On 28 July the Local Government Laws Amendment Bill passed into law.
The amended bill gives power to the Minister of Local Government, Saviour Kasukuwere, to suspend elected council officials. Minister Kasukuwere was a leading proponent of the bill, and the subsequent fast-tracking of its ratification against a backdrop of protest from legal experts and residents associations.
Of particular concern was the public consultative meeting for Harare held at Rainbow Towers on 16 June which was marred by violence as Zanu PF supporters, allegedly bussed in from rural areas, upset proceedings and undermined any opposition to the bill. The meeting descended into violence, with two residents from Harare West, who attended to argue against the legislation, ending up in hospital.
Speaking to Harare News, Zimbabwe Lawyer’s for Human rights (ZLHR) programme manager Mr Dzimbabwe Chimbga says this bill is problematic in that it runs contrary to the constitution, which describes a devolution of power, a move away from central government.
“The amendment does not offer a holistic focus in addressing the issues at hand which is around the urban council, rather it appears to be aimed at the removal of the mayor. This is not the correct way of amending subsidiary laws as only one area is being looked at ignoring the rest of the bill , it is problematic. The real issue for residents is around devolution of power.” said Chimbga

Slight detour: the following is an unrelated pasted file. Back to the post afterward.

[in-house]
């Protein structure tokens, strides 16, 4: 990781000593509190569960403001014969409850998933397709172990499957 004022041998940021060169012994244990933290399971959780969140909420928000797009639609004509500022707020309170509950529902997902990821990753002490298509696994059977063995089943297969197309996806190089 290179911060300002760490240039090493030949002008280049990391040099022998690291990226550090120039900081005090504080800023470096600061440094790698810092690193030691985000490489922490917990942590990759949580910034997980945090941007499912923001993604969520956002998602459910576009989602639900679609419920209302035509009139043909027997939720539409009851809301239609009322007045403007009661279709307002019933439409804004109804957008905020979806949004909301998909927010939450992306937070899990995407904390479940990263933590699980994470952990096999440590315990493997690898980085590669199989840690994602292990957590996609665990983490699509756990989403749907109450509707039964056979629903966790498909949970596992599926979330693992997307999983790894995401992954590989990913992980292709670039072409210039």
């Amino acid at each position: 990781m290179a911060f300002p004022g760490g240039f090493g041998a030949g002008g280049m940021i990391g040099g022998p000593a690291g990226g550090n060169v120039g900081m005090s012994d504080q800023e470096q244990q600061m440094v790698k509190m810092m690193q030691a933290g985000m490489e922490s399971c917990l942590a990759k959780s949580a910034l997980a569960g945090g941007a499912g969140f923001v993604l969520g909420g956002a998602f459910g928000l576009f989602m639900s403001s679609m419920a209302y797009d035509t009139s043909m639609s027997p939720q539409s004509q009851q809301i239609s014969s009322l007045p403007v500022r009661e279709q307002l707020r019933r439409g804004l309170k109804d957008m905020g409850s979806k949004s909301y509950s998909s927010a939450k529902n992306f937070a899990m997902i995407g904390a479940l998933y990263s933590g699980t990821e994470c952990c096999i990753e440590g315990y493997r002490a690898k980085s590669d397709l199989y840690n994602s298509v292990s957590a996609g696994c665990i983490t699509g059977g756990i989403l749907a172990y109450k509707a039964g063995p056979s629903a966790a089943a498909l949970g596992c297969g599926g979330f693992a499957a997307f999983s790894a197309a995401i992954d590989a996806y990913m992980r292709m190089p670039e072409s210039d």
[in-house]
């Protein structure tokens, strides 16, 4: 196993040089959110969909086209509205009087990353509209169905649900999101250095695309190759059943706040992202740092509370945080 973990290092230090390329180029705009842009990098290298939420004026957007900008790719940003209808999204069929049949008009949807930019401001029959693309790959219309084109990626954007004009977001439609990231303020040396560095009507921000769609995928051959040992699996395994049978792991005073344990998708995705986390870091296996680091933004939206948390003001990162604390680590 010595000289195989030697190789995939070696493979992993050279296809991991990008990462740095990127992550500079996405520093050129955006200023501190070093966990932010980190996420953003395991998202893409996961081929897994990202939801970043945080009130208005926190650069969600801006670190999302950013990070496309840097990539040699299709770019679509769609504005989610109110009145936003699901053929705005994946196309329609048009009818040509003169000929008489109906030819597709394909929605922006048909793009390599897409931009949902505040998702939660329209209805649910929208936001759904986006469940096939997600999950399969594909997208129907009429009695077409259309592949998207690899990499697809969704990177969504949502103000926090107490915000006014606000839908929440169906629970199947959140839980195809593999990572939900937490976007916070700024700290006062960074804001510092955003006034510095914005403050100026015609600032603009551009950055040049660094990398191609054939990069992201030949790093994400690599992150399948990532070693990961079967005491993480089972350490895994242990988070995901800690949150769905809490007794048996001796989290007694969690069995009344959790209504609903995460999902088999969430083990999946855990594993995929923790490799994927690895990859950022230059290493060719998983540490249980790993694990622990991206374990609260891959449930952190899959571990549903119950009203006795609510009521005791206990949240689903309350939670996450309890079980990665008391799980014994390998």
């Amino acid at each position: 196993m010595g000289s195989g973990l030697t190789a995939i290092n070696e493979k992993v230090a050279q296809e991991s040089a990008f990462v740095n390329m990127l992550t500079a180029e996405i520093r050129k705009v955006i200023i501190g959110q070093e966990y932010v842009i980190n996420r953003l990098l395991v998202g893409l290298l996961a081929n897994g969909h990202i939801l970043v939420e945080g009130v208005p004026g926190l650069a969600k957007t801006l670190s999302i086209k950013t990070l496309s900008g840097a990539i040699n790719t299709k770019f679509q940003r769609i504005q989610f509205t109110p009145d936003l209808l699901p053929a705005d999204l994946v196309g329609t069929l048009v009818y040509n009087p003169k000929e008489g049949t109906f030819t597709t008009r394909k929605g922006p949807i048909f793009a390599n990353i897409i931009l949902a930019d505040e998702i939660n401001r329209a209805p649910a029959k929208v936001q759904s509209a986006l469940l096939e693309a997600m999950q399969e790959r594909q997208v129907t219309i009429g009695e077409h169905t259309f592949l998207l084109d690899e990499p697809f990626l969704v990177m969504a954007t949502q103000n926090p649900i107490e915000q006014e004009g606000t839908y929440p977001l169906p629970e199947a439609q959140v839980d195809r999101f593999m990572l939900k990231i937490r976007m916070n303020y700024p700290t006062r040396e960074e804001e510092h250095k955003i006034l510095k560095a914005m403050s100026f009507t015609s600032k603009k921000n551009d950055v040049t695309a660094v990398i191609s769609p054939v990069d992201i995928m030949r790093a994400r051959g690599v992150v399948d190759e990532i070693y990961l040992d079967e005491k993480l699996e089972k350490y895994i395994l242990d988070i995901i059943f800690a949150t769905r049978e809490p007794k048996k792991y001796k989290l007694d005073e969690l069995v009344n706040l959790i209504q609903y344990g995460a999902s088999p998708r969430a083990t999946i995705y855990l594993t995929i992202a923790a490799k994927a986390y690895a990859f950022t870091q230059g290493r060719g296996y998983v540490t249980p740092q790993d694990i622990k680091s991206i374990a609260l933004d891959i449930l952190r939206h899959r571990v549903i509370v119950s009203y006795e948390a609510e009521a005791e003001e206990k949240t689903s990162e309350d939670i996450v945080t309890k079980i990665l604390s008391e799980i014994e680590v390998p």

Sharon Magodyo of Harare Residents Trust told Harare News that the amendments were at odds with the constitutional provisions that allow urban councils to be independent and to implement decisions affecting them without outside interference, including from the minister or the Urban Local Board (for Urban Councils).
“The Minister failed to consult residents and other important stakeholders on the drafting of the bill. … The bill did not follow the correct procedures, the Minister rushed to place the bill in order to get rid of the Mayor of Harare, and the Gweru Councillors. The bill sought to shield the acts of the Minister that he failed to follow the proper procedures of suspending the Mayor without an Act of Parliament according to Section 265 of the Constitution,” said Magodyo.
Mayor Manyenyeni, whose job is directly on the line under the new law, said that the bill and the manner in which is passed was not in line with serving the people.
“There are better ways to serve the residents than to traumatise elected officials,” he said.
The full effects of the amended law will only become clear over time, however given the party-political focus of the new ministerial powers, it is unlikely to aid Harare’s failing service delivery. Many Hararians were shocked at how quickly power shifted hands, and are worried about the future of the City, which is all but out of their control.
“Zanu PF owns Harare now. We can vote for whichever councillor we want, but they can’t act independently, they can’t make meaningful decisions that oppose what the minister wants. I’m honestly so disappointed,” said a business owner in Newlands.
Image: Town House